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Category:    Home > Reviews > Science Fiction > Action > Adventure > Space Opera > Battle Beyond The Stars (1979/Shout! Factory Blu-ray)/Up From The Depths, Demon Of Paradise, Not Of This Earth (1980/87/88/Shout! Factory DVD Set)

Battle Beyond The Stars (1979/Shout! Factory Blu-ray)/Up From The Depths, Demon Of Paradise, Not Of This Earth (1980/87/88/Shout! Factory DVD Set)


Picture: B/C/C/C+     Sound: B/C/C/C     Extras: B+/C/C-/B+     Films: B-/C/C/C+



Recently, we reviewed several Roger Corman discs covering his earlier works, which can be found here.  Our coverage now continues with films he produced through the '70s and '80s.


First we have Battle Beyond The Stars - a film in the mode of Star Wars.  While most people wouldn't be able to call it to mind, I found that it succeeded well beyond my meager expectations.  In spite of it being rated PG, the approach to the space opera it takes skews slightly toward an adult audience.  There's a scantily clad Sybil Danning for starters, and a spaceship that looks uncannily like a pair of boobs on hand as well. I'm sure young boys in the audience loved it, but it probably worked against the film's favor in the long run, as that's not exactly something ticket-buying parents want to be a part of.


The plot is an adaptation of Seven Samurai, with the young Shad having to cross the galaxy rounding up fighters to defend his peaceful planet.  It isn't the be-all-end-all for low budget science fiction, but it isn't a far cry from the '70s take on Buck Rogers or original Battlestar Galactica series in appearance and quality.

Then there's a double bill, featuring two of Corman's excursions into the aquatic monster genre.  Sadly, neither movie does much to keep their head above water, so to speak.  In Up From The Depths, we are provided with one of the least threatening giant fish to ever grace the screen, while Demon of Paradise goes another route by giving us a gill-man that bares a passing resemblance to The Creature from the Black Lagoon.

Lastly, we have Jim Wynorski's remake of the 1958 film of the same name, Not Of This Earth.  This is often considered a standout of the 80's cycle of horror and sci-fi remakes.  Some of the more popular notables in this category include David Cronenberg's The Fly and John Carpenter's The Thing, and while Not Of This Earth is still a good film, it is admittedly of a lesser caliber than these classic examples. This film is more at home with films like Tobe Hooper's take on Invaders From Mars, which despite some dissenting opinion is still not bad company to keep.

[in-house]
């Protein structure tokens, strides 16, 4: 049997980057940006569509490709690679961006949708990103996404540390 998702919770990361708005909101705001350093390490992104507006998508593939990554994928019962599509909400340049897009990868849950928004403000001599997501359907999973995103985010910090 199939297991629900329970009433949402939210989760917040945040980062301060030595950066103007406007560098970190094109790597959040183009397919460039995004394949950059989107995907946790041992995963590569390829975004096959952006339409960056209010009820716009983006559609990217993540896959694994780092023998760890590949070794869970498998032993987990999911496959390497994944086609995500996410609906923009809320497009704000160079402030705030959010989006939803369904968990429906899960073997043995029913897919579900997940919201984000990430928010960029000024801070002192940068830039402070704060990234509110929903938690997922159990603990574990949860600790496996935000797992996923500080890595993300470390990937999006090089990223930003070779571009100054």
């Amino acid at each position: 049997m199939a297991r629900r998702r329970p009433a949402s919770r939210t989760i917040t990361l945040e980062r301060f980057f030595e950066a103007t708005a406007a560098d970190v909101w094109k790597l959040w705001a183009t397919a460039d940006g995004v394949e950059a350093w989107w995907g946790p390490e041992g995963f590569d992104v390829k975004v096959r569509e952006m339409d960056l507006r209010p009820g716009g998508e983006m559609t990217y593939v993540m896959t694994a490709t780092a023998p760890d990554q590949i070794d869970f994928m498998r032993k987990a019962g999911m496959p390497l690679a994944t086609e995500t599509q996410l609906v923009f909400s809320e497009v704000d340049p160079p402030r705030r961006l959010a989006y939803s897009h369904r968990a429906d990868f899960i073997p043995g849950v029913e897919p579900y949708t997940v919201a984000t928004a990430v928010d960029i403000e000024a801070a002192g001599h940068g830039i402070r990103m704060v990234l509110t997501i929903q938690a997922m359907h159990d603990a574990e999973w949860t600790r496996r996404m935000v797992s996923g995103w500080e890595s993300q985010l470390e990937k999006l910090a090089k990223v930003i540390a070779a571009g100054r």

Arthur Roberts stars as a man who isn't exactly from around here - a space vampire who requires a steady supply of blood to survive.  He hires a young nurse, played by Traci Lords, who aids him with the transfusions of blood he receives.  She, along with the spaceman's new chauffeur later discover their employer's otherworldly origins and seek to put an end to his plan.


Extras on Battle Beyond the Stars and Not of This Earth are plentiful, and provide more information on the films than fans likely thought there was to give.  Each film receives two excellent commentary tracks, a bounty of interviews with cast and crew, as well as trailer galleries.  Strangely enough, with Up From The Depths there is no mention of the making-of featurette on the box art, and it is pretty much buried on the menus as well.  This is a surprise, as it is actually quite an enjoyable watch, if not with the longest runtime.  Both it and Demon of Paradise have trailers, but little else.


Battle Beyond The Stars is the lone Blu-ray of the bunch, and it looks pretty spectacular for a film of this vintage.  It is presented in 1.85:1 anamorphic widescreen, and has a newly mixed 5.1 soundtrack in DTS-HD.  The rest of the films are all in anamorphic widescreen as well, with aspect ratios of 1.78:1.  These are all presented in 2.0 Dolby, and there's nothing particularly good or bad in their presentation.


Movies like these are akin to the comfort food of cinema, and despite the occasional lack of quality in these films, they're still sure to be must-sees for bad movie junkies.  I highly recommend checking any of them out.



-   David Milchick


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